4. Both parental alleles produce their effect independently.

5. Both parental alleles can be observed in the off spring.

6. Qualitative approach of the gene expression.

7. Ex. 4 O’Clock plant (Mirabilis Jalpa).


1. Codominance is the appearance of both parental phenotypes together in the off spring when a cross is done between individuals with two different phenotypes.

2. The effect of one of the two parental alleles is more conspicuous.

3. The two parental alleles are not mixed together.

4. Effect of the two parental alleles is intermediate on the offspring.

5. Neither parental alleles can be observed in the offspring.

6. Quantitative approach of both incompletely dominant alleles.

7. Ex. Red and white flowers of Camellia inheritance of sickle cell haemoglobin, ABO blood group.

32. What is meant by cytoplasmic inheritance

Answer: (i) DNA is the universal genetic material.

(ii) Genes located in nuclear chromosomes follow, mendelian inheritance.

(iii) But certain traits are governed either by the chloroplast or mitochondrial genes. This phenomenon is known as extra nuclear inheritance. It is a kind of Non-Mendelian inheritance.

(iv) Since it involves cytoplasmic organelles such as chloroplast and mitochondrion that act as inheritance vectors, it is also called Cytoplasmic inheritance.

(v) It is based on independent, self-replicating extra chromosomal unit called plasmogene located in the cytoplasmic organelles, chloroplast and mitochondrion.

33. Describe dominant epistasis with an example.

Answer: Dominant Epistasis:

(i) It is a gene interaction in which two alleles of a gene at one locus interfere and suppress or mask the phenotypic expression of a different pair of alleles of another gene at another locus.

(ii) The gene that suppresses or masks the phenotypic expression of a gene at another locus is known as epistatic.

(iii) The gene whose expression is interfered by non-allelic genes and prevents from exhibiting its character is known as hypostatic.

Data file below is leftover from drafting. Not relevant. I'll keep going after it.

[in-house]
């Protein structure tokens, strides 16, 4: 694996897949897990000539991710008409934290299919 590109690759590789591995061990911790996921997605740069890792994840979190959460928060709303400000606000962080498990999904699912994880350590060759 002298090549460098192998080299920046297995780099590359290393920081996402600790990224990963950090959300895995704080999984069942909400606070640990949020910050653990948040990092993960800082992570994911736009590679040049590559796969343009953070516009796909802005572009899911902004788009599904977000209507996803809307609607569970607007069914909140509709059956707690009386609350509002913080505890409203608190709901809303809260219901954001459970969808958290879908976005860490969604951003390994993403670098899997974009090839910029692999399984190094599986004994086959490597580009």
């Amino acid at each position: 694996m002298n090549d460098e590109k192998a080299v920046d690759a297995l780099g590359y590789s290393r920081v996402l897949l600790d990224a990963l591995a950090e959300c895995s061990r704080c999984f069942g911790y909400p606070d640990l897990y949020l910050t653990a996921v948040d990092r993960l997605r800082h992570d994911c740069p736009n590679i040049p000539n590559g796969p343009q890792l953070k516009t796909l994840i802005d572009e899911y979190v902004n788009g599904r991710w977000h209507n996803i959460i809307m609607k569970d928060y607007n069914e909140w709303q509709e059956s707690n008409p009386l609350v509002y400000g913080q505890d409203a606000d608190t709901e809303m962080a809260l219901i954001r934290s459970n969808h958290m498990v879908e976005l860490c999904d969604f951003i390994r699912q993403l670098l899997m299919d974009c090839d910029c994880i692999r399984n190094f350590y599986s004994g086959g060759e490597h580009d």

(iv) When both the genes are present together, the phenotype is determined by the epistatic gene and not by the hypostatic gene.

(v) In the summer squash the fruit colour locus has a dominant allele ‘W’ for white colour and a recessive allele ‘w’ for coloured fruit. ‘W’ allele is dominant that masks the expression of any colour.

(vi) In another locus hypostatic allele ‘G’ is for yellow fruit and its recessive allele  ‘g’ for green fruit. In the first locus the white is dominant to colour where as in the second locus yellow is dominant to green.

(vii) When the white fruit with genotype WWgg is crossed with yellow fruit with genotype wwGG, the F1 plants have white fruit and are heterozygous (WwGg). When F1 heterozygous plants are crossed they give rise to Fwith the phenotypic ratio of 12 white : 3 yellow : 1 green.

(viii) Since W is epistatic to the alleles ‘G’ and ‘g’, the white which is dominant, masks the effect of yellow or green.

(ix) Homozygous recessive ww genotypes only can give the coloured fruits (4/16). Double recessive ‘wwgg’ will give green fruit (1/16).

(x) The Plants having only ‘G’ in its genotype (wwGg or wwGG) will give the yellow fruit (3/16).

Dominant epistasis in summer squash

34. Explain polygenic inheritance with an example.

Answer: Polygenic Inheritance:

(i) Polygenic inheritance - Several genes combine to affect a single trait.

(ii) A group of genes that together determine (contribute) a characteristic of an organism is called polygenic inheritance.

(iii) It gives explanations to the inheritance of continuous traits.

(iv) The first experiment on polygenic inheritance was demonstrated by Swedish Geneticist H. Nilsson - Ehle (1909) in wheat kernels.

(v) Kernel colour is controlled by two genes each with two alleles. One with red kernel colour was dominant to white.

(vi) He crossed the two pure breeding wheat varieties dark red and a white. Dark red genotypes R1R1R2R2 and white genotypes are r1r1r2r2.